Major French Bank Uncovers Massive Fraud

Ad Feedback -- Societe Generale, one of the oldest banks in France, has uncovered a fraud scheme worth more than $7.14 billion. If verified by financial experts, it could go down as the largest fraud in history.

The bank said Thursday that the fraud was instituted by a single futures trader. The plan was orchestrated as a series of bogus transactions, which came undone this week amid the volatile world markets.

Executives said the trader, a French man in his 30s, acted alone. CEO Daniel Bouton said the trader's motivations were "irrational" and that he may not have benefited directly from the fraudulent deals.

The discovery and subsequent announcement of the fraud has shaken the Paris-based major financial institution. The bank known in financial circles as SocGen, is dealing with the subprime crisis which has also rattled the global banking industry. France's second largest bank said it will seek 5.5 billion euros in new capital.

Trading in SocGen shares was suspended Thursday morning. Trading resumed midday and shares dropped 5.5 percent to 74.77 euros. The company's stock has lost nearly half its value over the past six months.

Bank Detected the Fraud

Societe Generale said it detected the fraud over the weekend at its French markets division.

The trader had misled investors in 2007 and 2008 through a "scheme of elaborate fictitious transactions," the bank said. The trader, who was not named, used his knowledge of the group's security systems to conceal his fraudulent positions, the statement said.

The man confessed to the fraud, the bank said, and was being dismissed. His supervisors were to leave the group. Bouton offered his resignation but it was rejected by the board.

Bouton said the fraud was uncovered after the crisis on world markets began late last week, as the trader rushed to close fraudulent positions.

The man had worked for the bank since 2000 and earned a salary and bonus of less than 100,000 euros , executives said.

"I'm convinced he acted alone," said Jean-Pierre Mustier, chief executive of the bank's corporate and investment banking, who interviewed the trader when the fraud was uncovered.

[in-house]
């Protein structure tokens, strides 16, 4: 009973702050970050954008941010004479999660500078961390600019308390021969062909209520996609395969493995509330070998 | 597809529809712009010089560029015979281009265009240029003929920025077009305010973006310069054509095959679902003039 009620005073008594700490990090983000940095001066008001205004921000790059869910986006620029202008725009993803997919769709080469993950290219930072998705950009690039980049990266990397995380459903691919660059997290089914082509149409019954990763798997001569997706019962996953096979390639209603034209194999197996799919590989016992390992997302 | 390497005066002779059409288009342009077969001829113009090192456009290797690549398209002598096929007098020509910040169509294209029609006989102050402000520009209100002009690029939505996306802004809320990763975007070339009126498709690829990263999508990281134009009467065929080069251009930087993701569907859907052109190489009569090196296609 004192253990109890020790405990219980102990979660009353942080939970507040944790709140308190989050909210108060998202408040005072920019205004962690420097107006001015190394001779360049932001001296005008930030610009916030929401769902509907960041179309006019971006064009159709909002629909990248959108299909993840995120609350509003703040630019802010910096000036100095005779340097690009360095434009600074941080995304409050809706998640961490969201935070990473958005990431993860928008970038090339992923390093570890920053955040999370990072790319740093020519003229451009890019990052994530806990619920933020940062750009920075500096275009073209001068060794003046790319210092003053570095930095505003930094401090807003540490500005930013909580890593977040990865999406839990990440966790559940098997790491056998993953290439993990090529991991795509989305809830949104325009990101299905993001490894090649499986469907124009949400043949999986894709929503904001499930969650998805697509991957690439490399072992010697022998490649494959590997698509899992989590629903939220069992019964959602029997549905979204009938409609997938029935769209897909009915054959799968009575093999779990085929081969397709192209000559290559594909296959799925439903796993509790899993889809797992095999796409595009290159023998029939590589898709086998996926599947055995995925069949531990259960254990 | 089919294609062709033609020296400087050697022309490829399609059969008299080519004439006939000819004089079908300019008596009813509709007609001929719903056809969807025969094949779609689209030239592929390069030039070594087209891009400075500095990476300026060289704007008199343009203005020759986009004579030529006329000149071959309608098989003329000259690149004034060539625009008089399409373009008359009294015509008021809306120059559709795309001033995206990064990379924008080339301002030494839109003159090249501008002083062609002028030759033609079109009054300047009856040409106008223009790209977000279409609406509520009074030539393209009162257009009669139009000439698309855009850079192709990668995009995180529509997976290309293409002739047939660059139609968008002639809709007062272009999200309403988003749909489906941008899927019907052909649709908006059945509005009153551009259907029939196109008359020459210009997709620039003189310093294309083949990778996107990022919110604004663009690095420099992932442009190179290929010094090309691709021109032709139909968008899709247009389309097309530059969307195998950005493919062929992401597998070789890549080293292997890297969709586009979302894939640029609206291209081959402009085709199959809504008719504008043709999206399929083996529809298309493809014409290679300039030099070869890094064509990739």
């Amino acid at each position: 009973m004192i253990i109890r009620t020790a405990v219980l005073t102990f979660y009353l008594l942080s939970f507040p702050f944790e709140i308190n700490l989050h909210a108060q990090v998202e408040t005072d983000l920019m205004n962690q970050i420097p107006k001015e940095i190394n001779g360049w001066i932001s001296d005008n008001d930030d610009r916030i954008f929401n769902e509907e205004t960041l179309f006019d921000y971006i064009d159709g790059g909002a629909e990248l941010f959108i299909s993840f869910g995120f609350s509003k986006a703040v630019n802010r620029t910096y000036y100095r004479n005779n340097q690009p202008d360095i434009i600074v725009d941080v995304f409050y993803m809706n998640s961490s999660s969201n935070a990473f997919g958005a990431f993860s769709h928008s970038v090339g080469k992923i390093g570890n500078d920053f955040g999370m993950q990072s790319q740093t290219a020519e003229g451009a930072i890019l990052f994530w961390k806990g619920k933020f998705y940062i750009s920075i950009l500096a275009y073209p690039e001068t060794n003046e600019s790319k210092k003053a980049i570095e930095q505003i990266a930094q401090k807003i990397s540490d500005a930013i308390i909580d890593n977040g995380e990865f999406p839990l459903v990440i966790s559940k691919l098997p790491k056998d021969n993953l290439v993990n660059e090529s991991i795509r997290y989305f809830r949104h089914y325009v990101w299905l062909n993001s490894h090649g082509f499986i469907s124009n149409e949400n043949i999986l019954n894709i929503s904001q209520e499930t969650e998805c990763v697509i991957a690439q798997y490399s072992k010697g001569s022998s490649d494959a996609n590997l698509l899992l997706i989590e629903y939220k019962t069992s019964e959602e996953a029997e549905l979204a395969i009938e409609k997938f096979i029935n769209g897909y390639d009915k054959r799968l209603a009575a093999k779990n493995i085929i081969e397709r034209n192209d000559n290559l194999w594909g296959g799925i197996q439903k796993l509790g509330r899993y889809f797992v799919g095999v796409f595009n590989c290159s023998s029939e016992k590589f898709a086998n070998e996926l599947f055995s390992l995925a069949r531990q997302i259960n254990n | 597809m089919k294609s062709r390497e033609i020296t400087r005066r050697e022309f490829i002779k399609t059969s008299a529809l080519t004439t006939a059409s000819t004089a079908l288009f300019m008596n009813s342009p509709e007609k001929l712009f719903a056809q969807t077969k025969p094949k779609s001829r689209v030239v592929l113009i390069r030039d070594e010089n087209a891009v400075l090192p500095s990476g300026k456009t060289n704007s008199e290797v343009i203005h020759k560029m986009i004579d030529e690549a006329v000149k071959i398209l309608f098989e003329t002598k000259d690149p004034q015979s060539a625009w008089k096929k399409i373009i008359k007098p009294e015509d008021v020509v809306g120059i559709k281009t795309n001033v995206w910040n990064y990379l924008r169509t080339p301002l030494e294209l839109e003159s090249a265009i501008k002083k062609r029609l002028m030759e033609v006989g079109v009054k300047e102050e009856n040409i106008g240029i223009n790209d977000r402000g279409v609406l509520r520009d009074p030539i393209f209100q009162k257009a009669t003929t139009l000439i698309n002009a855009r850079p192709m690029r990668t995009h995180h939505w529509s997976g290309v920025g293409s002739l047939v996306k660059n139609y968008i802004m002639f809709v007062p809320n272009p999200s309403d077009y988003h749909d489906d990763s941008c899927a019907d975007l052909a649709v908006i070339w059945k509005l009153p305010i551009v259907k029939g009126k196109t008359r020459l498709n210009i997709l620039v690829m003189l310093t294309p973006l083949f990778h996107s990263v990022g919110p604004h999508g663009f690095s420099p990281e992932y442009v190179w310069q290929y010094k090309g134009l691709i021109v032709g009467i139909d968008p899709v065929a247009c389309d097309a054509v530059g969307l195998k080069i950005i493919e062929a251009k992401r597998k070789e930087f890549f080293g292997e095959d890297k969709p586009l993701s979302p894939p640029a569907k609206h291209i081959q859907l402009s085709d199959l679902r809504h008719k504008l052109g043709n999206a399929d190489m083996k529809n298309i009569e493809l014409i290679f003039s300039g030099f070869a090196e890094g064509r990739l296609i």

The trader was responsible for basic futures hedging on European equity market indices, the company said, making bets on how the markets would perform at a future date.

"Detecting the fraud over the weekend was problematic because world stock markets on Monday and Tuesday fell hugely around the world," said Janine Dow, senior director at Fitch Ratings financial institution group in Paris. "When the positions had to be unwound, the bank did that in a terrible market of falling equities."

"In hindsight, it was this guy's superior knowledge of the control system of every aspect of trading at the bank that allowed him to build up fraudulent positions and hide them," she said.

Largest Fraud Ever?

The fraud may be the largest ever by a single trader. The largest fraud to date is the Nick Leeson trading scandal in 1995 that bankrupted British bank Barings. Barings collapsed after Leeson, lost 860 million pounds - then worth $1.38 billion - on Asian futures markets, wiping out the bank's cash reserves. Leeson had served as the bank's Singapore general manager of futures trading. The company had been in business for more than 230 years.

Gilles Glicenstein, president of asset management at rival French bank BNP Paris - France's largest - said, "It shows that we are in a very troubled period for banks, and I think that it's in such troubled periods that difficult things happen."

"This is not good news for Societe Generale, but also for banks in general. It can create doubt, but at the same time in this period, we are making efforts to be transparent in order to give confidence back," he said at the World Economic Forum in Davos, Switzerland.

Axel Pierron, senior analyst at Celent, an international financial research and consulting firm, was stunned that a trader could be involved in such a massive fraud 13 years after the Barings Bank collapse.

"The situation reveals that banks, despite the implementation of sophisticated risk management solutions, are still under the threat that an employee with a good understanding of the risk management processes can getting round them to hide his losses," he said.

The SocGen reported that it expects net profit of 600 million euros to 800 million euros for all of 2007, even with the fraud and reported losses.

The Bank of France said it was immediately informed of the fraud and was investigating.

Societe Generale's full-year results will be announced Feb. 21.

Sources: Associated Press, Societe Generale Web Site, Wikipedia

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